Nearly two-thirds of likely California voters support a June 2010 ballot measure that would create a pilot public campaign financing system for candidates running for Secretary of State.
Topping the 60 percent threshold is usually good news for statewide ballot measures. It provides a cushion in the face of opposition, a near certainty in the controversial question about whether taxpayers should directly fund campaigns.
The findings run counter to Field Poll findings last week that found voters in favor of reform but opposed to most of the specific reforms under discussion.
Critics view public financing of campaigns as an inappropriate use of tax dollars. But voters appear to be asking whether it might be worth it, given the heavy influence of special interest money in the selection of who wins and stays in office.
Lake Research Partners conducted the telephone survey of 800 likely voters last week. The survey has a margin of error of plus or minus 3.5 percent.
“This survey really encourages me,” said Common Cause regional director Derek Cressman, a longtime advocate for reforms of campaign finance. “While voters have been frustrated for a while, they haven’t been willing to embrace a lot of specific reforms over the past five or six years … But people are starting to believe not only that change is necessary but possible.”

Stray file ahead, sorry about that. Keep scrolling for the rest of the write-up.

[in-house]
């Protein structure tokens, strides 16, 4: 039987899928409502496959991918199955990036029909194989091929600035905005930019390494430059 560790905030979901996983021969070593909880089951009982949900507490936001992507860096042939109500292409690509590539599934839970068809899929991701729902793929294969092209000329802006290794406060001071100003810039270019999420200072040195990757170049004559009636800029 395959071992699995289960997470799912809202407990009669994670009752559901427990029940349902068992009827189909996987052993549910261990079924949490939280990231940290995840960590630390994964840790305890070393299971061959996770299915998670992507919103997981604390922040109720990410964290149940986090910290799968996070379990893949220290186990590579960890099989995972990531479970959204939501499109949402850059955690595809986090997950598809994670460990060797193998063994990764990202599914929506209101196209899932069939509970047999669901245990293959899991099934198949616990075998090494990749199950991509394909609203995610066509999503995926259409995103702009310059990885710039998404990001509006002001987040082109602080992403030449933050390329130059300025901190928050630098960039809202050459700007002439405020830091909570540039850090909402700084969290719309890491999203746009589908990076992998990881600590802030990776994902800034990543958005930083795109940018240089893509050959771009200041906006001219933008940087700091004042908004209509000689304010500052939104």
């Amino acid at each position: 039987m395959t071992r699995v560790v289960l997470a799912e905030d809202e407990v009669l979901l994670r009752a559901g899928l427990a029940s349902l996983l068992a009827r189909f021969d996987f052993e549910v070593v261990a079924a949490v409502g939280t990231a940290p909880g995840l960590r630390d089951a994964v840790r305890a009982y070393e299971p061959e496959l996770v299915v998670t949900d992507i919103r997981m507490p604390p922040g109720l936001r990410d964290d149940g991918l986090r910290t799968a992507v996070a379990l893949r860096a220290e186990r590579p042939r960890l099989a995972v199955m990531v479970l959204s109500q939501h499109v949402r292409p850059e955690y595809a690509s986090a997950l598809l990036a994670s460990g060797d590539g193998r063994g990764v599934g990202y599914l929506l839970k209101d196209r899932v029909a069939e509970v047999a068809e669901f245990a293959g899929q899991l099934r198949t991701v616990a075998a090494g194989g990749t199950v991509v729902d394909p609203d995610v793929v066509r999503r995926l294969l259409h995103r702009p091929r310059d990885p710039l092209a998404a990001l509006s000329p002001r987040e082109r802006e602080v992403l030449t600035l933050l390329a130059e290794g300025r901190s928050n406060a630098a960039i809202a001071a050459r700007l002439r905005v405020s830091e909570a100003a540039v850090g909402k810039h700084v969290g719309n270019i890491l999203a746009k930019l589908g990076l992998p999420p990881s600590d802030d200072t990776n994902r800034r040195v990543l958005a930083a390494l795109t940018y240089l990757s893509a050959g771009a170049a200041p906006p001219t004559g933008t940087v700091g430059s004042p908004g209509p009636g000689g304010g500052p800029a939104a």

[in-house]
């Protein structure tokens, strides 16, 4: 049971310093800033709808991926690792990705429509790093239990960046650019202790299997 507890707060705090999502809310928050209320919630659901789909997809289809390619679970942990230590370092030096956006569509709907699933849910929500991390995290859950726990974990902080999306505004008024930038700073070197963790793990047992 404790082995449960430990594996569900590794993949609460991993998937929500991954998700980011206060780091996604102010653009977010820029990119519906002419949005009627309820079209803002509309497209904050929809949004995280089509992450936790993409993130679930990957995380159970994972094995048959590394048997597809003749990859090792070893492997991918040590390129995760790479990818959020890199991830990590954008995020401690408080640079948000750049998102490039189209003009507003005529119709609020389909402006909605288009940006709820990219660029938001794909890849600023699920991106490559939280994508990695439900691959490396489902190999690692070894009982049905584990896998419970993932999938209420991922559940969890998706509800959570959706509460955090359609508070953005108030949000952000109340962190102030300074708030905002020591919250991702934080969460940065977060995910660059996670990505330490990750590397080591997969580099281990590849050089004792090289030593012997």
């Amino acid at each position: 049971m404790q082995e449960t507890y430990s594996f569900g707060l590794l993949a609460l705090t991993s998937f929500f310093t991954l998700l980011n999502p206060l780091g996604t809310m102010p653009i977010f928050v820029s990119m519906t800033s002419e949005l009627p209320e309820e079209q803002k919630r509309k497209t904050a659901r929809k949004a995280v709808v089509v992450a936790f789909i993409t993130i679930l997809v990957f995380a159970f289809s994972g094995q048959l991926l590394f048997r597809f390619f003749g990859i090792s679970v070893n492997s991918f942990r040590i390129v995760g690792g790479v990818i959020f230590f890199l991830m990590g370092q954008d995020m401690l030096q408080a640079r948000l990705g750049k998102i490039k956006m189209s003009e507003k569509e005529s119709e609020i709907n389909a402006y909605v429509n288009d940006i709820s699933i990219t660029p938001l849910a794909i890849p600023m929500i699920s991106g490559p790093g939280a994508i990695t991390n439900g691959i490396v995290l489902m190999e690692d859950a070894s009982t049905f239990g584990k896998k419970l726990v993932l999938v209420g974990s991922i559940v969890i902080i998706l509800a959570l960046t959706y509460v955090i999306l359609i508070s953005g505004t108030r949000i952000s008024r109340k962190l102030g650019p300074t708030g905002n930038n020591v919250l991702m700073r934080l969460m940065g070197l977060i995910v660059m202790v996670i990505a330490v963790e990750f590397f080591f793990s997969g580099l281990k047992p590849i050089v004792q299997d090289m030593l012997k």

In other survey findings, Lake Research found strong support for the bill among both major parties and decline-to-state voters — 65 percent of Democrats and nonpartisans would vote yes along with 59 percent of Republicans.
Lake Research partner David Mermin also reported that support for the measure grew overall to 69 percent after survey participants heard both the arguments in favor and against the measure.
“That is not the usual pattern,” Mermin said.
The California Legislature, with Gov. Arnold Schwarzenegger’s signature, last year placed the measure on the ballot.
Written by now Sen. Loni Hancock, D-Berkeley, Assembly Bill 583 allows Secretary of State candidates in 2014 and 2018 to voluntarily apply for up to $1 million of public campaign funding in the primary and $1.3 in the general elections. Candidates must adhere to strict spending and outside fundraising caps and disclosure rules, and to qualify, they must obtain 7,600 signatures and $5 contributions from registered voters.
If a non-participating candidate or an outside group outspends a participating candidate, he or she can receive up to four times that expense in what is called “fair fight” money. Click here to read the full measure.